Additionally, the more enthused and mobilised the electorate, the more likely people are to vote in the elections, whereas a dispirited, parochial and apathetic citizenry will probably not bother participating in the electoral process. This coalition should be a mobilisation point to redeem the Zimbabwean spirit which is currently broken if at all existent.
There are currently over three million Zimbabweans in the diaspora. This is a rich constituency with technically competent personnel. It is critical for the opposition to create frameworks that tap into this essential constituency. The diaspora can also be critical in providing the much-needed financial resources.
This paper has forwarded that though economic decline and elite discohesion in the ruling party are essential in explaining authoritarian breakdown, opposition cohesion is equally paramount. However, the opposition in Zimbabwe is afflicted with many factors that need to be addressed to ensure concrete and sound coalition. Challenges such as historical legacies, the personalistic nature of opposition parties, lack of ideological gravitas and lack of trust among leaders militate against cohesion.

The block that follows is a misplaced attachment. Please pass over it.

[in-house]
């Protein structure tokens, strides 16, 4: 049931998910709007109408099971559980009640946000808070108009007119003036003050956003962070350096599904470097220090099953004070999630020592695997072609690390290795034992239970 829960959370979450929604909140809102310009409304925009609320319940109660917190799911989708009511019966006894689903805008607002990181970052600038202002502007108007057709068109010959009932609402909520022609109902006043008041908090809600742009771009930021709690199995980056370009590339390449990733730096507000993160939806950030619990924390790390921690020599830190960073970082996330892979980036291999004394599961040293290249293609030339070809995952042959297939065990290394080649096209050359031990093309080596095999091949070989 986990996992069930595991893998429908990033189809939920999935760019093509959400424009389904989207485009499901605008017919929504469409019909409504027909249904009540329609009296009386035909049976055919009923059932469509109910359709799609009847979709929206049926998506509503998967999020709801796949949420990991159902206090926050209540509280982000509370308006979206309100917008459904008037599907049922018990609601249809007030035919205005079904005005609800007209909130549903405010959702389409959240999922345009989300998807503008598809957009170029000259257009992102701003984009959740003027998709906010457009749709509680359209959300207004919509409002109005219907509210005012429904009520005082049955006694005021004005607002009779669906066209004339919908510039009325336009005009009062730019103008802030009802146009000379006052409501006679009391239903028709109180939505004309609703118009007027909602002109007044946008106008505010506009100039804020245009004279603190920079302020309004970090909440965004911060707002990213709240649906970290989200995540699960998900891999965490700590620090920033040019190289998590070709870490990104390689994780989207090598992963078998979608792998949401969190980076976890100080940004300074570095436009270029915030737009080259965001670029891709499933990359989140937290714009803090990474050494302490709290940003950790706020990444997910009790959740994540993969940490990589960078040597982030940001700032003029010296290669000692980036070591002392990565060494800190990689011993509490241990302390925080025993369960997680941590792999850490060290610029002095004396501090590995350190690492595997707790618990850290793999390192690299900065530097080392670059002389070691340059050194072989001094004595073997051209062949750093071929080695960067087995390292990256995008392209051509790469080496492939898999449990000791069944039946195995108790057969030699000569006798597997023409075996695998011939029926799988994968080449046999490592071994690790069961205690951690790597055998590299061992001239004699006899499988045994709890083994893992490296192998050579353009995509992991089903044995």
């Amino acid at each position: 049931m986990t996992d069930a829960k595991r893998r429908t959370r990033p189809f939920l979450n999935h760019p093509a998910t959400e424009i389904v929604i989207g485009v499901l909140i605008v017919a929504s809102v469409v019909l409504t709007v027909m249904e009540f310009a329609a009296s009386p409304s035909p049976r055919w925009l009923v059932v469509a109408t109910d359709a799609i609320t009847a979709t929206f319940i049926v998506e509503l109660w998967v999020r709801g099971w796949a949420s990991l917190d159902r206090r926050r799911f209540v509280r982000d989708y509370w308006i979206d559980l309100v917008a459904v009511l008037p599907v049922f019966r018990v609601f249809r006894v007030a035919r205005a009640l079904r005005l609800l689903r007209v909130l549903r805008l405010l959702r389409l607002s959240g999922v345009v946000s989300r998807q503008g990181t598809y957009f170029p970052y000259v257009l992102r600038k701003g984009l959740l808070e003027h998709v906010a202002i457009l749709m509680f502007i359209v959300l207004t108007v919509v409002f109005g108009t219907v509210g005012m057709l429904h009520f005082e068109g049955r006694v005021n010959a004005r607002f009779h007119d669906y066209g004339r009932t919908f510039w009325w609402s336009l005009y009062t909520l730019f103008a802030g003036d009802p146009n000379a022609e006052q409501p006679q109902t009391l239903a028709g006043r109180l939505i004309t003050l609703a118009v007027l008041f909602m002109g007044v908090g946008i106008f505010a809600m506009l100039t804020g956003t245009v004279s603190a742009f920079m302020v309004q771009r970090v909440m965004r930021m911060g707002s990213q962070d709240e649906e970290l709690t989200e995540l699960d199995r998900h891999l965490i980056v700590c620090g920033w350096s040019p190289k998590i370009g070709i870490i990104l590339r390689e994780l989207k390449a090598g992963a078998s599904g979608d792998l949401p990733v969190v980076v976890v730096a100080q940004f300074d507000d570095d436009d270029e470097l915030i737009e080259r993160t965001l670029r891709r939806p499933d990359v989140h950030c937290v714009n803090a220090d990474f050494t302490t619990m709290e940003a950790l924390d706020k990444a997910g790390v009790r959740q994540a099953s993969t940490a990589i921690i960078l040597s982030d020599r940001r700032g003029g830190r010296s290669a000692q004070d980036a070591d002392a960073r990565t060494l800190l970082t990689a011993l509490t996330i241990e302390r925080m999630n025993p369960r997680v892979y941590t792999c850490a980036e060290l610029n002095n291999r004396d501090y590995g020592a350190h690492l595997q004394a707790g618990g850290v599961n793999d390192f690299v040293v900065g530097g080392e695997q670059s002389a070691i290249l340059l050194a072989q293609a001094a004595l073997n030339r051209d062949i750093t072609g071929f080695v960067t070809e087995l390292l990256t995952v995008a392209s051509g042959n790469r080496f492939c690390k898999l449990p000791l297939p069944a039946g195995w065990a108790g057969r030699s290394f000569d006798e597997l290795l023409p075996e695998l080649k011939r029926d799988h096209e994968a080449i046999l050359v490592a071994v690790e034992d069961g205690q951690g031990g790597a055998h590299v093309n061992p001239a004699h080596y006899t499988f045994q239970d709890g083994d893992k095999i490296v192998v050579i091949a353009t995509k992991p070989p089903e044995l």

In this regard, it is fundamental for the opposition to focus more points of convergence rather than divergence.
Cohesion should be sought on the basis of ideological superiority, a robust programme of action focusing on mobilisation with clearly enunciated policies and programmes of action, creating avenues for strategic inter-linkaging with the diaspora.
Coalition should be sought not as a one-moment transaction, but a sustainable course of action for the greater good of Zimbabwe.